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Re: Lowering pH when adding hard water nutrients to soft water

Aquatic Plants Digest 9/2/00 3:48 PM Aquatic-Plants-Owner at actwin_com

>The idea that was presented by Patricia is a handy one for small tanks.
>Instead of carefully calculating and measuring very small quantities of
>compounds to coincide with the small changes, make a "standardized" stock
>solution that can be added to the change water. You could then take, say, a
>1/4-tsp. measure of calcium chloride, magnesium sulfate and baking soda and
>mix into a gallon of water in a plastic milk jug. (If you do indeed have the
>calcium carbonate tablets, use one of them instead of the calcium chloride
>*and* the sodium bicarb.) Shake it until thoroughly dissolved, wait a day
>for it to stabilize, then measure its parameters. If you _always_ add the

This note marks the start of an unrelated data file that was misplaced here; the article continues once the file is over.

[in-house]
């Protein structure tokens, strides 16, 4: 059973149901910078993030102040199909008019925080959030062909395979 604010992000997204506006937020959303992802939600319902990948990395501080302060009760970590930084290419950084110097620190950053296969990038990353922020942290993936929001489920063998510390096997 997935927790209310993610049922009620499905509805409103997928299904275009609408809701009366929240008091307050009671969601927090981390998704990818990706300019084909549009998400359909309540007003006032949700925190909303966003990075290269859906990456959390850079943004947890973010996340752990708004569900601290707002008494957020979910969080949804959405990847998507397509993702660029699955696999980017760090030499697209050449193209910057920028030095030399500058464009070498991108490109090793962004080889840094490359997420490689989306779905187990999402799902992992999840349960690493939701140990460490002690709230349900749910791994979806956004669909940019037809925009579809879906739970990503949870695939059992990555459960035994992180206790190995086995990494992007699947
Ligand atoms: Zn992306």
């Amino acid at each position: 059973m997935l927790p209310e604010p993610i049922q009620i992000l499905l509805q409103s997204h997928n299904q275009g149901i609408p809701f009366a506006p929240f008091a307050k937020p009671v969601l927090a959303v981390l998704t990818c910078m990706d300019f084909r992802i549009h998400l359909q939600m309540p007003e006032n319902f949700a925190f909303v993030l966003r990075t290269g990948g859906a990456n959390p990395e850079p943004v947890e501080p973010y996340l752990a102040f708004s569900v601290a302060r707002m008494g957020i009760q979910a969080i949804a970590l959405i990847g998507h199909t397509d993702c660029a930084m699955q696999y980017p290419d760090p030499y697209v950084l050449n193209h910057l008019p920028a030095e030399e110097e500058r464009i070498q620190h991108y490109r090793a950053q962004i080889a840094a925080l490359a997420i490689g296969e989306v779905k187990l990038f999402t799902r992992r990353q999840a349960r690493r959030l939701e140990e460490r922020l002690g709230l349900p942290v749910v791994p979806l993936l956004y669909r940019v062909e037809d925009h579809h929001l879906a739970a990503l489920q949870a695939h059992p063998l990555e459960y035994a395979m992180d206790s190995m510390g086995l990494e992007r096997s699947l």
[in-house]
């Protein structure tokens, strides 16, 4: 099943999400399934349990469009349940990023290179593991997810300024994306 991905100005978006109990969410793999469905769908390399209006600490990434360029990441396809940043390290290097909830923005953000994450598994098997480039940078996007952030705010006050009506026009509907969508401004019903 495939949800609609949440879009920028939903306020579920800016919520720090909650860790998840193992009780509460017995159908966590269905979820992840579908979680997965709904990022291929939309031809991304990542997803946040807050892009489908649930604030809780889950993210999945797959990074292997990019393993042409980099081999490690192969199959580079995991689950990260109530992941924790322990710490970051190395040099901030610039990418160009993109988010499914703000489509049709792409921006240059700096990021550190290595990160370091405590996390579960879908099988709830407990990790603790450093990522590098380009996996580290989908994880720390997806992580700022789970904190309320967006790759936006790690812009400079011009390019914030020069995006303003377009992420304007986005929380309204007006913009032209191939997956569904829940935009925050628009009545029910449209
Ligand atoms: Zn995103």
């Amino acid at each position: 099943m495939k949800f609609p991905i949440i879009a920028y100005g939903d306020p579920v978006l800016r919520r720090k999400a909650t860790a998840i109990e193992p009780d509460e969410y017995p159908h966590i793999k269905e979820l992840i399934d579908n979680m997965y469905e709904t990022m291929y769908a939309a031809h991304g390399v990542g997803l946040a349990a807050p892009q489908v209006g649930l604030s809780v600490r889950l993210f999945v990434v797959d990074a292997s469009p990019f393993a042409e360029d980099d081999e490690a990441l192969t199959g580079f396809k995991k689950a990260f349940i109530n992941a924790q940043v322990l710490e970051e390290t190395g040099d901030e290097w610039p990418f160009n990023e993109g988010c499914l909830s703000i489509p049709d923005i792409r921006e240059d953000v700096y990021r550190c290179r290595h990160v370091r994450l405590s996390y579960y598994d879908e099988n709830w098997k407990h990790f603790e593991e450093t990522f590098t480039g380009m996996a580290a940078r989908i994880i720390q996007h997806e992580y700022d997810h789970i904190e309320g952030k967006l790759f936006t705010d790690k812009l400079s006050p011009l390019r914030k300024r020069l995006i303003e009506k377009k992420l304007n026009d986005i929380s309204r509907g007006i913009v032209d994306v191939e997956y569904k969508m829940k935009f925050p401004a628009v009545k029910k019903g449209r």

>same amount to the gallon of fresh water, then its concentrations should
>remain fairly constant.

OK this may fall under the heading of dumb newbie question but... When I 
kept reef tanks, I always topped off for evaporation with R/O water to 
keep the water chemistry from building up. Water changers were away done 
with reconstituted R/O (R/O right, salt etc). Why isn't it this way in 
fresh water? Many of the post seem to indicate that they top with tap 
water or aged mixed water, or is just covered by big water changes every 

William Beckerman
Cornelius, NC